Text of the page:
Pre-color resin and masterbatch are both different. Knowing the differences between the two can help individuals to get the most out of their manufacturing processes. A masterbatch is considered a pre-dispersed, concentrated color that is created with natural polymers during molding. On the other hand, with pre-color resins, the polymer is compounded with the correct amount of color. It is delivered ready to use, which eliminates dispersion and metering problems. Masterbatch offers users economic advantages that are directly associated with resin purchasing and color obsolescence. Because masterbatches are shipped not fully compounded, most of the polymer that is used does not create additional heat history, which protects the plastic from deteriorating as a result of high temperatures.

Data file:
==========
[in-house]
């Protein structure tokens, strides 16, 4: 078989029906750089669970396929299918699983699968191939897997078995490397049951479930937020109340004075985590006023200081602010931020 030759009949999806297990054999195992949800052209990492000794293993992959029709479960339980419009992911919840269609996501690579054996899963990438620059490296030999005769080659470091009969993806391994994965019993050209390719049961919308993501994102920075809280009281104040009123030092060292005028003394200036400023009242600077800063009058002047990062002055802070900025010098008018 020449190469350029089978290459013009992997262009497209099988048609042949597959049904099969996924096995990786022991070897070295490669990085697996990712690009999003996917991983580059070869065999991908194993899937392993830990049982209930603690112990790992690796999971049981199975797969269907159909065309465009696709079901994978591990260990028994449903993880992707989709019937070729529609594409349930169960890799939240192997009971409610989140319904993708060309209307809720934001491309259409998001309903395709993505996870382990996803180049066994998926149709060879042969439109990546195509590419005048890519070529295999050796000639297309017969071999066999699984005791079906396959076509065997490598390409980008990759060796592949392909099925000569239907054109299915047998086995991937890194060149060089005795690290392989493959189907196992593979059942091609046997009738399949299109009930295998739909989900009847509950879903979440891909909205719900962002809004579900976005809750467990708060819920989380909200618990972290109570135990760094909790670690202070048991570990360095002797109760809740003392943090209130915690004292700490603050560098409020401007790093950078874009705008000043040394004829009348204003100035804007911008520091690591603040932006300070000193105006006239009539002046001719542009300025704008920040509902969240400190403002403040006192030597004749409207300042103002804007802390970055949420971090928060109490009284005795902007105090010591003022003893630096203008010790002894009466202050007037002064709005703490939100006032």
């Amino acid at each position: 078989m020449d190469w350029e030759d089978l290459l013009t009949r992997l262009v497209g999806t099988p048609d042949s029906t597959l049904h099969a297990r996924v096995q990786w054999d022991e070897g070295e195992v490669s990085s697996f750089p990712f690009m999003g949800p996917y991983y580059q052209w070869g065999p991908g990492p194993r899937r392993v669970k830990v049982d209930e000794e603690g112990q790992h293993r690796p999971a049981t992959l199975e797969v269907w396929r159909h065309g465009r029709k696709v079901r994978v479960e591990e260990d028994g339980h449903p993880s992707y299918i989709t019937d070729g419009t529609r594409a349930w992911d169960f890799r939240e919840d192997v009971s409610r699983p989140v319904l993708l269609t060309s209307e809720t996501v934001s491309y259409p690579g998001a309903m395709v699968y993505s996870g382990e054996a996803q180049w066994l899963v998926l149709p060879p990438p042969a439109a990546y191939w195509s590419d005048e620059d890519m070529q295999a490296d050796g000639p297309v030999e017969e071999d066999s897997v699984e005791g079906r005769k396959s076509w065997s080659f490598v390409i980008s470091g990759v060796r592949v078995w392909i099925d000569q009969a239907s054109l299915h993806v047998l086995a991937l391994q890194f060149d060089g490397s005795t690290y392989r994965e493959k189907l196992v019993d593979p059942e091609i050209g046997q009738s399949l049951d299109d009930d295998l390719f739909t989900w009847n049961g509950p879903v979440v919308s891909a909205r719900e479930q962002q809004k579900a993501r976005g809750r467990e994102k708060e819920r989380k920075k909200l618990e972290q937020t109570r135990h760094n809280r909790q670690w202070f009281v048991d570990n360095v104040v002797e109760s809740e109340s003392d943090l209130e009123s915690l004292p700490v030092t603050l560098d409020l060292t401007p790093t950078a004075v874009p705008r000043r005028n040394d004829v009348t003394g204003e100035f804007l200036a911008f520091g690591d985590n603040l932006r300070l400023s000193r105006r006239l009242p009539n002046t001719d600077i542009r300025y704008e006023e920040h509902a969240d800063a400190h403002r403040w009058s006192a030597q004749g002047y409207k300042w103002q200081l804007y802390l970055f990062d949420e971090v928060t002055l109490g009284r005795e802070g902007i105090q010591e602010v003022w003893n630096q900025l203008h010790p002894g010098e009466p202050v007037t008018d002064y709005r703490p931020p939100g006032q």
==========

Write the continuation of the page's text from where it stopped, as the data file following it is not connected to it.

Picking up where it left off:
There are many reasons why individuals choose masterbatch as their preferred plastic coloring method. We provide specialty compounding in NY. Engineers want our product because:
It incorporates additives. The addition of additives to masterbatch is not complicated because of pellet-to-pellet blending. In some cases, additional extruders are used to further simplify the process. The manufacturing process does not require specialized dosing equipment that is expensive to purchase and run. Typically, dosing equipment is used when working with small amounts of powder.
When masterbatch is not used, and the final addition rate required is 0.25%, the additive for 100lbs produced will be 0.25lbs. When masterbatch is used in a 10% concentration for the same final addition rate required, additive for 100lbs produced will be closer to 2.5lbs.